Remember when, for a long-haul flight, I would wash down an Ambien with a glass of wine during the first drink service and wake up on another continent with only a slight kink in my neck to show for it?
Remember when the worst thing about jet-lag was that I felt like eating breakfast foods at dinner time and would wake up slightly bored at 3am?
These days I spend hour after hour suspended over the Pacific Ocean on a high-alert level of wakefulness, holding contorted and sometimes painful positions to assure the comfort of my toddler so that she stays asleep as long as possible, sparing me the agony of both entertaining a nearly 2-year-old in a confined space and the terror of possible meltdowns by a child who has not had enough rest. On this trip over she cried once, upon descent into Tokyo while yelling ‘ears hurt!’, and I still felt mentally drained by the time we taxied to our gate.
The following days have been spent in a precarious balance of jet-lag rehabilitation that combines the conflicting feelings of both needing my child to stay awake and wanting desperately for her to be asleep. All while wanting breakfast foods at dinner time.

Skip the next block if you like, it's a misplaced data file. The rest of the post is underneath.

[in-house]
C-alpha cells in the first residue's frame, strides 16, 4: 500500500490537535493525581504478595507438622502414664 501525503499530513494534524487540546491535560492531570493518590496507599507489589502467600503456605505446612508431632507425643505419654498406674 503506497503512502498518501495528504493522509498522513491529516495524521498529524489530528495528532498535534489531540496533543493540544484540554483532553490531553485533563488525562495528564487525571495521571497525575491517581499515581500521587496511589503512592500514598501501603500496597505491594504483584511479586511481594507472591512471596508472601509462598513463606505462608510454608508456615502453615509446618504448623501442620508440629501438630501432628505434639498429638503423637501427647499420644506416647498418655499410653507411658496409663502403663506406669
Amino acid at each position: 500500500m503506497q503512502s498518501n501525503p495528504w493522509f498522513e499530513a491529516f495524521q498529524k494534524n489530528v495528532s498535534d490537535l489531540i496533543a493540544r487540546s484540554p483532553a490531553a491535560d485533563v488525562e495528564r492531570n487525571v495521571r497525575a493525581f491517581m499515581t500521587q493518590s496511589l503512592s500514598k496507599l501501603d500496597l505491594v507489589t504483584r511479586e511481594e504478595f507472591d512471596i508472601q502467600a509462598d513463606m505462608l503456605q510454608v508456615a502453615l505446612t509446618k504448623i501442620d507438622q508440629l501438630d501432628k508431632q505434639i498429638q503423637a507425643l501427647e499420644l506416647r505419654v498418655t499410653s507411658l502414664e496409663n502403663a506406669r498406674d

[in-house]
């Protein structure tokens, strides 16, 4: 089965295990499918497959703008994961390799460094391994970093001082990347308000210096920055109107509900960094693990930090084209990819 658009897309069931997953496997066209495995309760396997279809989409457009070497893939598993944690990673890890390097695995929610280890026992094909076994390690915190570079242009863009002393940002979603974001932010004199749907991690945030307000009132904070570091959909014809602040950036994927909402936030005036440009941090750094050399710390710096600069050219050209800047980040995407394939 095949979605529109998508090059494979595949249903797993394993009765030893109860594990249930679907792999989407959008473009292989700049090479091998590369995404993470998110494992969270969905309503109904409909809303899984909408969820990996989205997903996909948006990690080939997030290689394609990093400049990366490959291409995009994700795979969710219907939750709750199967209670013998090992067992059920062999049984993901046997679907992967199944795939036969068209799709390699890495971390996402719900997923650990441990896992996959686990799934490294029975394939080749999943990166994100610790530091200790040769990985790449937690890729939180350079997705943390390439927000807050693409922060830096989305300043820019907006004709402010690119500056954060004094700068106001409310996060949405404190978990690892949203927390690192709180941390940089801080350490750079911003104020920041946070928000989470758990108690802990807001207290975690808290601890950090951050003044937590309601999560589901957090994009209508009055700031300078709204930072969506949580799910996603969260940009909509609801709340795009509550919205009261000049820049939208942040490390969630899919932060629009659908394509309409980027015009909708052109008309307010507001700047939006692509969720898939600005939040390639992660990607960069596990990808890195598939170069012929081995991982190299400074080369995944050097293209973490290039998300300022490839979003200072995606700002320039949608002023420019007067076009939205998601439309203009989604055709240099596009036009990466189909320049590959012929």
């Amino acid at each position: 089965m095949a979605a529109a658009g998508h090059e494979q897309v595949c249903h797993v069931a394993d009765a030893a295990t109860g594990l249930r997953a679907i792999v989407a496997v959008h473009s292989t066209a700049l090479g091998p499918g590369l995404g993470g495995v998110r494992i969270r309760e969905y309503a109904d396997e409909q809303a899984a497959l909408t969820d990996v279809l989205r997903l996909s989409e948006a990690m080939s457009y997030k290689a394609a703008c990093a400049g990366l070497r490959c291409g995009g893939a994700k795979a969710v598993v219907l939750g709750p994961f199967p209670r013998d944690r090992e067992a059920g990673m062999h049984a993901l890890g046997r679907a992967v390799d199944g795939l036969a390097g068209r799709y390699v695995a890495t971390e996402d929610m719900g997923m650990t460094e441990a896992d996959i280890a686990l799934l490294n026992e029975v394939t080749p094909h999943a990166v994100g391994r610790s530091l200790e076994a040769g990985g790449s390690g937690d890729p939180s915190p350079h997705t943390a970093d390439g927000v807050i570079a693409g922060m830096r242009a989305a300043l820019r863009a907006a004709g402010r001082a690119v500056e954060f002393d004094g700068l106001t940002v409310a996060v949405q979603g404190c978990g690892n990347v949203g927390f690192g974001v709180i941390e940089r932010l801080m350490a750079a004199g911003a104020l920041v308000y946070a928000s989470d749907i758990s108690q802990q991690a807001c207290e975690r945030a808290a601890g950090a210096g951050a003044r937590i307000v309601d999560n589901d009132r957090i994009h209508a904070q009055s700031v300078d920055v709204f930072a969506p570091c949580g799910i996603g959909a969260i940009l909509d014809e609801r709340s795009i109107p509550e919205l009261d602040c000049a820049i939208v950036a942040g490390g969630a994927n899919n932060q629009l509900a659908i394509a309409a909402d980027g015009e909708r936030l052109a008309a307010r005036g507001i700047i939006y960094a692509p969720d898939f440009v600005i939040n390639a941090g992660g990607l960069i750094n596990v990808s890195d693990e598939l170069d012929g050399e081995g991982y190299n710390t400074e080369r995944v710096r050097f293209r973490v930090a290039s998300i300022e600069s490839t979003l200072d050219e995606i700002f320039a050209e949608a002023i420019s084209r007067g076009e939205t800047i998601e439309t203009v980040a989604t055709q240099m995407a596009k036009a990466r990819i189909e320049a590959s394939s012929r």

The best part is that when you try to moan about these inconveniences people often have one of two reactions. Either they try to convince you and/or reassure themselves that you are not a terrible, ungrateful bad-mother by nodding gently as they ask you “But it’s all worth it, right? You’re so lucky to have her, of course?” or they make sure you know you are a terrible ungrateful bad-mother by telling you anecdotal tales of their niece/friend/cousin twice removed whose child was MUCH worse and who travelled MUCH further and did it for charity and what not. The interesting part is that *spoiler alert* I do love my child AND I realize all situations could always be worse and yet I still feel tired! Weird!
In conclusion, to all the passengers seated near me on Delta flight 627, I really do appreciate how sweet, helpful and complimentary you were during that very long journey. And that is not sarcastic, those people were great. Except for the guy who kept his overhead reading light on right next to us. And let it shine down on the face of my toddler who likes to sleep in a lightless void. And when he put his eyemask on (!?!) but didn’t turn the light off, I’m sure he had his reasons. And when he woke up and found his light off I didn’t bother explaining anything to him because of the language barrier. But in case he is reading this, it was me. As soon as you started mouth-breathing I reached over and turned your light off and we all slept better. Next time bring eyemasks for all of us.